Unlike other cults, the rule of Ochoa has no political goals. And yet, it has unknowingly served the political ambitions of the regime. By tolerating and supporting it in the 1970s and 1980s, the Castro government is said to have weakened Catholicism.

Coexisting with Catholicism

Santería is an integral part of Cuban identity, thanks to its immense contribution to the country's painting and literature. But it is not immune to criticism from Cubans. "It's just a way to make money, to take advantage of the naivety of poor people," says Rolando, a Jehovah's Witness. "Sessions with the padrinos and purchasing objects of worship in the shops bring a lot of fullas (dollars in Cuban slang)."

Santeros always arouse a little jealousy from those who don't follow the cult. In Havana, shops that sell religious goods are thriving. They sell amulets, plaster statues of saints, ointments, necklaces, and clothes.

In Cuba, you can find all the religions you'd find in other countries, from Protestants to Jehovah's Witnesses. Though the number of Muslim, Jewish and Orthodox worshippers barely reaches a few thousand, evangelical temples flourish across the country. "Evangelists give food, distribute clothes," says Oleidys, a volunteer at a Catholic church in Centro Habana. "We are not as good as far as charity goes."

Before the Revolution, 70% of Cubans defined themselves as Catholics. Today, depending on the source, the percentage of Catholics varies from 25% to 60%. At any rate, they're no doubt outnumbered by Santeros. After decades of state atheism prior to the 4th Congress of the Cuban Communist Party in 1991, when CCP members were able to declare their faith, there are just 357 priests left for 11 million Cubans.

Relations between the Socialist regime and religions have long been tense, although according to the 1976 Cuban Constitution, "the State recognizes, respects and guarantees religious freedom." Today, the latter is almost guaranteed, although Catholicism is still in the government's crosshairs. "Before the Revolution, the Church was very close to the bourgeoisie and the power," a Havana-based diplomat says. But culturally it was always disconnected somehow. Of the 655 priests the island had in 1955, only 125 were Cuban. The others were, for the most part, Spanish.

From the beginning of the Revolution, the Catholic Church took part in political actions against the regime. Some Cuban priests from Florida are believed to have taken part in the Bay of Pigs invasion. Fidel Castro then expelled between 400 and 600 priests — not to mention those who were sent to re-education camps in the mid-1960s, the infamous Military Units to Aid Production.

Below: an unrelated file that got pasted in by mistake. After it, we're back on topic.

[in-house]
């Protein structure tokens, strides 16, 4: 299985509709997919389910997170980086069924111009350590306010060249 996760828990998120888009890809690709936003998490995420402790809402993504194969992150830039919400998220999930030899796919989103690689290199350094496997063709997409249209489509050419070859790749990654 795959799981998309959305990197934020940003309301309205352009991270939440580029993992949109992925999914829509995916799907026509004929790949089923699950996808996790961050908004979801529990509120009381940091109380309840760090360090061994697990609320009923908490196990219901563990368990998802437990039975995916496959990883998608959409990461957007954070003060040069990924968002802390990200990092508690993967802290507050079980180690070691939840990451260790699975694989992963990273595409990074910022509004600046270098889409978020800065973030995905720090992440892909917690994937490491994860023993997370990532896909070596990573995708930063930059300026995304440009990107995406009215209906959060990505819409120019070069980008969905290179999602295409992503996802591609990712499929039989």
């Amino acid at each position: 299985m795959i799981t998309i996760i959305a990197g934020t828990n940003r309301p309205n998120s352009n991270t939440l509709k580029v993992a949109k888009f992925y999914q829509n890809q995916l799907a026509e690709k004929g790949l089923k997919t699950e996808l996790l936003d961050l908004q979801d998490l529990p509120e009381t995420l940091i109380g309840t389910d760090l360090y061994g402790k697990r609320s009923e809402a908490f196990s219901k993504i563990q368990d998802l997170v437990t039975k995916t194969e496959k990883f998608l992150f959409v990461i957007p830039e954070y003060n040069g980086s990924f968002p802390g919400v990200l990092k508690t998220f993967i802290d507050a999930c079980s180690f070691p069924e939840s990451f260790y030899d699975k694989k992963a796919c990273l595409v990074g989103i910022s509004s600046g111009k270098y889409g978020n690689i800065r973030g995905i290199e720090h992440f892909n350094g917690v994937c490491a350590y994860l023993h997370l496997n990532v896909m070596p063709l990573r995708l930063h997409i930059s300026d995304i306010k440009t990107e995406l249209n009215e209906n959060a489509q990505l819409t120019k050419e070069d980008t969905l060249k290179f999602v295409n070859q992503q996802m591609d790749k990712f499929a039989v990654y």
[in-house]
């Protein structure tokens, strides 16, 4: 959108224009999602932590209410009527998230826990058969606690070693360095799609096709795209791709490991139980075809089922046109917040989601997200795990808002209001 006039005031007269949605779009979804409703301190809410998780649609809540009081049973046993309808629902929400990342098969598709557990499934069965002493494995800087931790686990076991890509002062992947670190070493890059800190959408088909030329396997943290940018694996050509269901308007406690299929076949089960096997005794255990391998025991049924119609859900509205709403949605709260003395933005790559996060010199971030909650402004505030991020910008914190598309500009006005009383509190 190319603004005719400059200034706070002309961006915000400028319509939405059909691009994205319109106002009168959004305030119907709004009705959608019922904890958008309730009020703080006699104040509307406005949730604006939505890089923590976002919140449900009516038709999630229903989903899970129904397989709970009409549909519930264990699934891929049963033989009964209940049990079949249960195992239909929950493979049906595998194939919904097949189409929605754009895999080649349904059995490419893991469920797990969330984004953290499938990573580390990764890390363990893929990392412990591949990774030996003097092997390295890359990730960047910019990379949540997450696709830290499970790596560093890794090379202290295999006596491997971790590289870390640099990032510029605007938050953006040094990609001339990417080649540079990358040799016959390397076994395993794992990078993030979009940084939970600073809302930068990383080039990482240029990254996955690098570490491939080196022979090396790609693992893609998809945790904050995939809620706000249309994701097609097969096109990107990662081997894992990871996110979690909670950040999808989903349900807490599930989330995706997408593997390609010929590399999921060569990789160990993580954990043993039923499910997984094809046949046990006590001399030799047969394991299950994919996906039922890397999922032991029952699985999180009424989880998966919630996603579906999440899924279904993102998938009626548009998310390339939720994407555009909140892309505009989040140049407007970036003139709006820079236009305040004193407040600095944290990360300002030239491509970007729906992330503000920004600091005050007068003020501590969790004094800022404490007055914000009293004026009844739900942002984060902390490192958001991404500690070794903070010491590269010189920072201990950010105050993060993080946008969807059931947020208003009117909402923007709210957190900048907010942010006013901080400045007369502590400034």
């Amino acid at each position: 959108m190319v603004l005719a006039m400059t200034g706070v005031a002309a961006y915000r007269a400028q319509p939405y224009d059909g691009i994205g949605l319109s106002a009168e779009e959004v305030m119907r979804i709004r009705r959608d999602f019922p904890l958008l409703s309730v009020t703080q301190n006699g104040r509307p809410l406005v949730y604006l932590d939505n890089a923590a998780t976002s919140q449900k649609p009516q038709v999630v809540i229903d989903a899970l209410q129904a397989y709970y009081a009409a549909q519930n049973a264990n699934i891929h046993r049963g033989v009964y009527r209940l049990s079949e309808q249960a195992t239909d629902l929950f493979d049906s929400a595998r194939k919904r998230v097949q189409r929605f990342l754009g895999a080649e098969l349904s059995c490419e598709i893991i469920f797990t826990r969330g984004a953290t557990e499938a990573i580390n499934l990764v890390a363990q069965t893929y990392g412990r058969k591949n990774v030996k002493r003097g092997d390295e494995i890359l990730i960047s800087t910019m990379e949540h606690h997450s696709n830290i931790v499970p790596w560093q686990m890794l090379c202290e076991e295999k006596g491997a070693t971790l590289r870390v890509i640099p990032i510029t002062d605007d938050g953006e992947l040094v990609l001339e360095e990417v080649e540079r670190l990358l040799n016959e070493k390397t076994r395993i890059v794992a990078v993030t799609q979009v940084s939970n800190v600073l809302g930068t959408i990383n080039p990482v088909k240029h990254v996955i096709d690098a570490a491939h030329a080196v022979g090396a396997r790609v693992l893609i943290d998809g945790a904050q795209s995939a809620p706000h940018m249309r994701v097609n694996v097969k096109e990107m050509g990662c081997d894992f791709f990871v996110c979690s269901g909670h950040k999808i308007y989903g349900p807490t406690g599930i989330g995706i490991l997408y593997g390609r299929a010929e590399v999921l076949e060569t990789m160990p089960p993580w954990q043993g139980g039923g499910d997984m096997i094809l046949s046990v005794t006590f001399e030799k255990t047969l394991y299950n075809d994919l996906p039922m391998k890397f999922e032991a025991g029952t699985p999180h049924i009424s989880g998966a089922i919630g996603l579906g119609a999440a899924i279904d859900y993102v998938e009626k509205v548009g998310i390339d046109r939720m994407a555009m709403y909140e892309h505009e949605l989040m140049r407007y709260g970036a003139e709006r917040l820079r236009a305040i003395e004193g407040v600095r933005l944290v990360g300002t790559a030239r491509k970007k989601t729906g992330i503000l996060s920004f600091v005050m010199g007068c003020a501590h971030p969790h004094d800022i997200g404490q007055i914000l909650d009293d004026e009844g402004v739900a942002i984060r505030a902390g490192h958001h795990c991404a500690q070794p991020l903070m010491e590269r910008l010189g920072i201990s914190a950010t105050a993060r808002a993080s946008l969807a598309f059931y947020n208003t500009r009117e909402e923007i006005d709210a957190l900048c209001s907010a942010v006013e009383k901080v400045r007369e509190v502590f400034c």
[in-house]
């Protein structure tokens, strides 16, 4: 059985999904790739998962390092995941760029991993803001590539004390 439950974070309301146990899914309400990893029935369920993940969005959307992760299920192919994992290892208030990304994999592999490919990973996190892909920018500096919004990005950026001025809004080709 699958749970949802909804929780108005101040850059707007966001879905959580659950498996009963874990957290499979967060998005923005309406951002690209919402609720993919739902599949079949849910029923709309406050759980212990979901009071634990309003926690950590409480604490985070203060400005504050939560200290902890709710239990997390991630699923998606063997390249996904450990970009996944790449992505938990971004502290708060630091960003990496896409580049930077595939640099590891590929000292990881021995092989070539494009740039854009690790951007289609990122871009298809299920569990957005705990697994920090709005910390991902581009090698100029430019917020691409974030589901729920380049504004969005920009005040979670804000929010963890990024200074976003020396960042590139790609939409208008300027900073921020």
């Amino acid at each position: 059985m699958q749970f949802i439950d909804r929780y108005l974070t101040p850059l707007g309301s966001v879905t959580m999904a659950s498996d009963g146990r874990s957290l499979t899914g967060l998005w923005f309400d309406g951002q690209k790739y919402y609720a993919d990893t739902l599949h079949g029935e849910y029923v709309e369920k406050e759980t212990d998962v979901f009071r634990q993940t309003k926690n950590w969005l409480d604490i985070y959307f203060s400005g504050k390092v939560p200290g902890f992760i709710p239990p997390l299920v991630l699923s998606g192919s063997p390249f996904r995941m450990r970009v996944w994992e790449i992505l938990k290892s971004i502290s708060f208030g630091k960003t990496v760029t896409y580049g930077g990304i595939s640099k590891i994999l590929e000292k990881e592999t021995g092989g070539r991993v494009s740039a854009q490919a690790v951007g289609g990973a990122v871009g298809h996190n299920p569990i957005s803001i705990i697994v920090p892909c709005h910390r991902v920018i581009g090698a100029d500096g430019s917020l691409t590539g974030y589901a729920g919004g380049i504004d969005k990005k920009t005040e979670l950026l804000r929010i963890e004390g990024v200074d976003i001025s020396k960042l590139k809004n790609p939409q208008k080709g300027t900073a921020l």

Subsequently, rather than attacking the Church directly, the regime cut off all its sources of funding. Dozens of places of worship are now in ruins. For three decades, the religious freedom of Catholics was reduced to nothing. The visit of Pope John Paul II in 1998 was a major turning point. Some explain that socialism was getting old and that is supposedly why Fidel tolerated Catholicism.

The joke is not entirely unfounded, given how the Castro brothers always used opponents to better control people. When, after a short period of political neutrality, the Church resumed its criticism of the regime, as early as 2010, it publicly expressed support for the dissidents who had been imprisoned since the "Black Spring" of 2003. The government then offered the Cuban Church to act as a mediator between Havana and the opposition. A formidable trap, since dissidents then criticized the episcopacy for acting as the sole intermediary of the Communist authorities.

Today, the Church's game remains very hard to read. While the Vatican played an important role in the rapprochement between Cuba and the United States, the visits by Pope Benedict XVI in 2012 and Francis in 2015 did not win any more worshippers.

Santería is too much rooted in the Cuban soul, and Cubans enjoy variety too much to be content with a single religion. As the Brazilian Dominican priest Frei Betto — author of Fidel & Religion: Conversations with Frei Betto on Marxism & Liberation Theology — once wrote: "Socialism still exists in Cuba because there is also salsa and Santería." But perhaps only Orula, the deity who predicts the future, knows how long this will last.